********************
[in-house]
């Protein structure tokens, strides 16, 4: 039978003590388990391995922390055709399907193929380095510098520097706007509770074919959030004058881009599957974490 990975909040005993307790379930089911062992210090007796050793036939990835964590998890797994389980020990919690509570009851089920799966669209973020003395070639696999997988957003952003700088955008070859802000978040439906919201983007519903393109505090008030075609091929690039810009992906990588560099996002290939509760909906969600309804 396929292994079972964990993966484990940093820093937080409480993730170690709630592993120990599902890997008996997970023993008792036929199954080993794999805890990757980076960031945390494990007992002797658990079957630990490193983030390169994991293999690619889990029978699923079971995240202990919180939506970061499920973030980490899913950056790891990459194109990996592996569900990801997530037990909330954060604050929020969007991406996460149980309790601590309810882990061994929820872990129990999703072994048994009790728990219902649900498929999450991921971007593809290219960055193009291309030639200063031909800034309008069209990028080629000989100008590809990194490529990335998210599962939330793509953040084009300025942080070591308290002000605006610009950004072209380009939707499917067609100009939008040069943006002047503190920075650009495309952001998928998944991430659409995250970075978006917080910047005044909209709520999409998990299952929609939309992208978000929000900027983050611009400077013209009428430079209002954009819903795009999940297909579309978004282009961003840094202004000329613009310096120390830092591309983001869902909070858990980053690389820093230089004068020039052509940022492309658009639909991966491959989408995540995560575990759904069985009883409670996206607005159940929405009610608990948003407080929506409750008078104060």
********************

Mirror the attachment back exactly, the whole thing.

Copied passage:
[in-house]
């Protein structure tokens, strides 16, 4: 039978003590388990391995922390055709399907193929380095510098520097706007509770074919959030004058881009599957974490 990975909040005993307790379930089911062992210090007796050793036939990835964590998890797994389980020990919690509570009851089920799966669209973020003395070639696999997988957003952003700088955008070859802000978040439906919201983007519903393109505090008030075609091929690039810009992906990588560099996002290939509760909906969600309804 396929292994079972964990993966484990940093820093937080409480993730170690709630592993120990599902890997008996997970023993008792036929199954080993794999805890990757980076960031945390494990007992002797658990079957630990490193983030390169994991293999690619889990029978699923079971995240202990919180939506970061499920973030980490899913950056790891990459194109990996592996569900990801997530037990909330954060604050929020969007991406996460149980309790601590309810882990061994929820872990129990999703072994048994009790728990219902649900498929999450991921971007593809290219960055193009291309030639200063031909800034309008069209990028080629000989100008590809990194490529990335998210599962939330793509953040084009300025942080070591308290002000605006610009950004072209380009939707499917067609100009939008040069943006002047503190920075650009495309952001998928998944991430659409995250970075978006917080910047005044909209709520999409998990299952929609939309992208978000929000900027983050611009400077013209009428430079209002954009819903795009999940297909579309978004282009961003840094202004000329613009310096120390830092591309983001869902909070858990980053690389820093230089004068020039052509940022492309658009639909991966491959989408995540995560575990759904069985009883409670996206607005159940929405009610608990948003407080929506409750008078104060």